Americans should also be taking a hard look at the ultimate consumer friendliness of their financial expectations. They take as a matter of course mortgages that are:

  • 30 years in term
  • refinancable at little or no charge (usually; this may apply only to GSE mortgages; I don’t know all the rules)
  • non-recourse to borrower (there may be exceptions in some states)
  • guaranteed by institutions that simply could not operate as a private enterprise without considerably more financing
  • Added 2008-3-8: How could I forget? Tax Deductible

And, quite frankly, I find it hard to cry about the current decline in housing prices. James Hamilton of Econbrowser reports, for instance, that house prices in San Diego have doubled in the last seven years. What goes up very often goes down. Get used to it.

As my parting shot, I will take further issue with Mr. Chinn’s assertion that the current situation bears resemblance to the S&L crisis. As discussed above, there is the important difference that we are not seeing much in the way of insolvencies at the present time; but the roots of the situation are more to the point. I suggest that the causes of the current situation bear a lot of resemblance to the bond bear market of 1994, in which a lot of people – notably, Orange County – got hurt because they had engaged in term-extension trades to take advantage of 1993’s extremely steep yield curve. I suggest that term-extension trades – in SIVs, in Auction Rate Municipals, in Northern Rock’s financing strategy, in the pricing of RMBS at spreads to LIBOR – are deeply implicated in the current crisis.

Update: Taking the last point a little further, I will highlight my confusion as to why the brokerages are taking such enormous write-downs on sub-prime product. This has never made a lot of sense to me … but, if we accepts that a lot of this stuff is issued at a spread to LIBOR, how about the following transmission mechanism:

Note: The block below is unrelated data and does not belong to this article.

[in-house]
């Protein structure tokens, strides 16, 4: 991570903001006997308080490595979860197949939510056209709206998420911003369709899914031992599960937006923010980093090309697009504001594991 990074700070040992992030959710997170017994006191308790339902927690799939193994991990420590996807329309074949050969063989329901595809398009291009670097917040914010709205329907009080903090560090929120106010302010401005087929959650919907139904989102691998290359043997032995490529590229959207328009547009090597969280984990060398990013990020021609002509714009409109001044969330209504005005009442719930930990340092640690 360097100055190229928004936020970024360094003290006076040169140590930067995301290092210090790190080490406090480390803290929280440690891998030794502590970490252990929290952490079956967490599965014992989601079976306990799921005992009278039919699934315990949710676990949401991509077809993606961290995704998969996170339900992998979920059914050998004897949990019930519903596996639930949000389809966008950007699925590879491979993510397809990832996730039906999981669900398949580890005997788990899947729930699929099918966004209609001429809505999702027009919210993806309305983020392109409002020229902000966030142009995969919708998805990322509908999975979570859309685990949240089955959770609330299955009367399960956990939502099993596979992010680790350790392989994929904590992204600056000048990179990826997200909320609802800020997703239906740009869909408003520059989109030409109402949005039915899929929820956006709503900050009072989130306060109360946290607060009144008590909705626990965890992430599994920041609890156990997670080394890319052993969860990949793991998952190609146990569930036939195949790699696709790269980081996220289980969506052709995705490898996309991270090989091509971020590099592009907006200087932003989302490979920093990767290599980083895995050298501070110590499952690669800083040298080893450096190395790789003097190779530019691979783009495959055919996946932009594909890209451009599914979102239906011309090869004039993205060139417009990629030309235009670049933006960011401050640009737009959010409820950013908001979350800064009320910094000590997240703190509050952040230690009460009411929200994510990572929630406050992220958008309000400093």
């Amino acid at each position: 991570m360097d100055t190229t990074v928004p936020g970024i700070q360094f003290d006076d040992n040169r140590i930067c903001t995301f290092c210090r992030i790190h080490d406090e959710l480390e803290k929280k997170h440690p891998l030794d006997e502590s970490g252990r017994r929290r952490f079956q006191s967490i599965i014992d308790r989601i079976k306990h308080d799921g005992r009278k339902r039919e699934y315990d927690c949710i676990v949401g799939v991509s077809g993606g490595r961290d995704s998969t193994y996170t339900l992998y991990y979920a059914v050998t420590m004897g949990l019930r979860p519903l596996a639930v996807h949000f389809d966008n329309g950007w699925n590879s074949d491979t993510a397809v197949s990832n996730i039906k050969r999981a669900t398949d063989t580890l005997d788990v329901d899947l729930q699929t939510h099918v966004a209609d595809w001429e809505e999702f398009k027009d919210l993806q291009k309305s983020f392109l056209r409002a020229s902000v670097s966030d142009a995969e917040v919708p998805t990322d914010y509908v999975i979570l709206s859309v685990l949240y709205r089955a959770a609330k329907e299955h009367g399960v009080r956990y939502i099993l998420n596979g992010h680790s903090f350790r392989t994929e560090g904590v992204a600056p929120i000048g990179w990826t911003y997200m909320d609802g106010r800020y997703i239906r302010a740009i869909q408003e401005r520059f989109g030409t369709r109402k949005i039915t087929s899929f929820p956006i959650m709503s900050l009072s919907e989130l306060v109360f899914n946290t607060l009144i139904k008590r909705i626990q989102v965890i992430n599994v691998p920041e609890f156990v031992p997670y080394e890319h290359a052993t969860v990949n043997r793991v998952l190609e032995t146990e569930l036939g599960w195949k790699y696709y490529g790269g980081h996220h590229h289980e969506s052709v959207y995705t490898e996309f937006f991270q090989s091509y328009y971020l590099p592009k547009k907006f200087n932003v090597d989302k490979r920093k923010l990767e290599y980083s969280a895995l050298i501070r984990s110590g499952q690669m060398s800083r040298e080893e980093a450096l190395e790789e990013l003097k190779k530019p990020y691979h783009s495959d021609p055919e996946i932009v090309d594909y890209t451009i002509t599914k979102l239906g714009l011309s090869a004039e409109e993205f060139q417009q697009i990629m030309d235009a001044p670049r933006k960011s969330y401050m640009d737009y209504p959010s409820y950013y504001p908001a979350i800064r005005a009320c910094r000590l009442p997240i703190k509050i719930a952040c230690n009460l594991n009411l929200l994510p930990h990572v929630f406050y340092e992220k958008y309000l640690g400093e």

• Client buys long-term spread product
  • Client levers the hell out his position (given that it’s investment-grade rated spread product, the temptation to do this may have been overwhelming)
  • Price goes down
  • Margin call gets made
  • Client walks, and/or
  • Position sold out at a loss

I suggest that one things the authorities could look at is whether (or, perhaps I should say, how much of) the losses are due to this mechanism. If significant, perhaps an extra capital charge could be levied with respect to loans collateralized by securities which have a term greatly in excess of their spread index.

This could, possibly, be made more general: if you’re building a nuclear power station, get fixed-rate financing for the long term!

Update, 2008-2-27: James Hamilton at Econbrowser highlights the new housing price numbers and (rather sniffily, I thought!) points out the danger:

The reason to be concerned about this is that the farther house prices fall, the greater the number of homeowners who move into the category of negative net equity, that is, owe more on their mortgage than the home is worth. And the farther into the red a household becomes, the greater the incentive and propensity for the homeowner to default on the loan. More defaults mean more losses and greater risk of insolvency for large financial institutions.

And if you think the economy can continue to hum along without those institutions continuing to extend credit, well, we may get some interesting additional data relevant for your hypothesis in a rather short while.

In other words, regardless of how good a ride it’s been for the decade as a whole, a downward trend is going to lead to more jingle-mail.

Well, that certainly is a factor. What I don’t know at this point is:

  • What the current loan-to-value distribution of mortgages is
  • how the reaction of new negative equity holders will compare with the older ones (presumably, the outright scam artists and cavalier speculators have already mailed in their keys
  • how much of the damage will be borne by the banking sector, as opposed to the investment sector (e.g., pension fund investments)
  • how much of this damage has been discounted already

Stay tuned!

Update, 2008-02-27: I note a Cleveland Fed Research Report:

The Federal Reserve Board’s January 2008 survey of senior loan officers (covering the months of October 2007 through December 2007) found considerable tightening of credit standards for commercial and industrial loans since the last survey. About one-third of all domestic banks and two-thirds of all foreign banks surveyed reported having tightened standards for these types of loans for small as well as large and medium-sized firms. The remaining fraction of banks reported little change. The reasons cited for tightening included a less favorable economic outlook, a reduced tolerance for risk, and worsening of industry-specific problems. A large fraction of domestic and foreign banks increased the cost of credit lines and the premiums charged on loans to riskier borrowers. About two-fifths of the domestic banks and nearly eight-tenths of the foreign banks surveyed raised lending spreads (loan rates over the cost of funds).